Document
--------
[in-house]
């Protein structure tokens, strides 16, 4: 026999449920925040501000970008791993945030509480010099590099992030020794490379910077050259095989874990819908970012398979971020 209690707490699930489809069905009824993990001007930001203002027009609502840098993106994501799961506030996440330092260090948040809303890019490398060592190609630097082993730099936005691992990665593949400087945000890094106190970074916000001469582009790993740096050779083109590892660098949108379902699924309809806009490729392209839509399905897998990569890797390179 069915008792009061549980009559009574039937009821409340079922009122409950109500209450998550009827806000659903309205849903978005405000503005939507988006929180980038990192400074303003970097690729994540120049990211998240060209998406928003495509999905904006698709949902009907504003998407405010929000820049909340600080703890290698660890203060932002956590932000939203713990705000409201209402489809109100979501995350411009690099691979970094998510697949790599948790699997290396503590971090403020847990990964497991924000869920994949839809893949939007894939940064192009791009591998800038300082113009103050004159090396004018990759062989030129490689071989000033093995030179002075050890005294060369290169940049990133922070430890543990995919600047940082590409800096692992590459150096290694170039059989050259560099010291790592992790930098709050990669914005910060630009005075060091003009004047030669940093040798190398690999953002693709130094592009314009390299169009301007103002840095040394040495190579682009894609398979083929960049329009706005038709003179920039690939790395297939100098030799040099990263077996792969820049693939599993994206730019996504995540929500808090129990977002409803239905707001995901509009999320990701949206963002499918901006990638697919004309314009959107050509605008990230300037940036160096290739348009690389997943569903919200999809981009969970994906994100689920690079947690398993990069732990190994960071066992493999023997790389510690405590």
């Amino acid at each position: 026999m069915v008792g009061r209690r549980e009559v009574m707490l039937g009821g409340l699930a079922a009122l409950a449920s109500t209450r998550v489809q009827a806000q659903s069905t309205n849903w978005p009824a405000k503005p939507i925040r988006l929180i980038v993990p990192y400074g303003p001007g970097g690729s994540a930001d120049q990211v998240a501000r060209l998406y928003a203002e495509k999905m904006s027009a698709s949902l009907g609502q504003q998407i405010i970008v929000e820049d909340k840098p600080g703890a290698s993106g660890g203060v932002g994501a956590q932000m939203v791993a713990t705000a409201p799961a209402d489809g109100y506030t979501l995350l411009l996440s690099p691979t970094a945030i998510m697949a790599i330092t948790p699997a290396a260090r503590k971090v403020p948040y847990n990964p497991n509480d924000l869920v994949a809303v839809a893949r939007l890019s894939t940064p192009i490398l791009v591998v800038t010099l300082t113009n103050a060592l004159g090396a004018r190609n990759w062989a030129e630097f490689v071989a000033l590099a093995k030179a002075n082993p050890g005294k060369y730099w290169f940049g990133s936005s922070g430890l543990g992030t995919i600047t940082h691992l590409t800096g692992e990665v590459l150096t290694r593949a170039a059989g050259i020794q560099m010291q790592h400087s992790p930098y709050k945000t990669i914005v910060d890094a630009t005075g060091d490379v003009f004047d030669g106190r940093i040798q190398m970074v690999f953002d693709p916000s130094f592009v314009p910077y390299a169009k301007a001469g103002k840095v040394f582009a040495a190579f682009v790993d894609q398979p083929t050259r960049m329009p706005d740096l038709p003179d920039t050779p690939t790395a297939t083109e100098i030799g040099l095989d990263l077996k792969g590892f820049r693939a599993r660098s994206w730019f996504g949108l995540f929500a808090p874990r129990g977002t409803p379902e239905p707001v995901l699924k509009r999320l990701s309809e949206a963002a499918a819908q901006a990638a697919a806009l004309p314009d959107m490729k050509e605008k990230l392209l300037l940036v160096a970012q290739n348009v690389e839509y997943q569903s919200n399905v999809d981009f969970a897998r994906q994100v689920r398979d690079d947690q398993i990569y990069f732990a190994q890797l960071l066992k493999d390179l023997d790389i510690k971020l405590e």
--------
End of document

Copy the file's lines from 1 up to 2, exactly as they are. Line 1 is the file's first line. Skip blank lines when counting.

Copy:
[in-house]
């Protein structure tokens, strides 16, 4: 026999449920925040501000970008791993945030509480010099590099992030020794490379910077050259095989874990819908970012398979971020 209690707490699930489809069905009824993990001007930001203002027009609502840098993106994501799961506030996440330092260090948040809303890019490398060592190609630097082993730099936005691992990665593949400087945000890094106190970074916000001469582009790993740096050779083109590892660098949108379902699924309809806009490729392209839509399905897998990569890797390179 069915008792009061549980009559009574039937009821409340079922009122409950109500209450998550009827806000659903309205849903978005405000503005939507988006929180980038990192400074303003970097690729994540120049990211998240060209998406928003495509999905904006698709949902009907504003998407405010929000820049909340600080703890290698660890203060932002956590932000939203713990705000409201209402489809109100979501995350411009690099691979970094998510697949790599948790699997290396503590971090403020847990990964497991924000869920994949839809893949939007894939940064192009791009591998800038300082113009103050004159090396004018990759062989030129490689071989000033093995030179002075050890005294060369290169940049990133922070430890543990995919600047940082590409800096692992590459150096290694170039059989050259560099010291790592992790930098709050990669914005910060630009005075060091003009004047030669940093040798190398690999953002693709130094592009314009390299169009301007103002840095040394040495190579682009894609398979083929960049329009706005038709003179920039690939790395297939100098030799040099990263077996792969820049693939599993994206730019996504995540929500808090129990977002409803239905707001995901509009999320990701949206963002499918901006990638697919004309314009959107050509605008990230300037940036160096290739348009690389997943569903919200999809981009969970994906994100689920690079947690398993990069732990190994960071066992493999023997790389510690405590």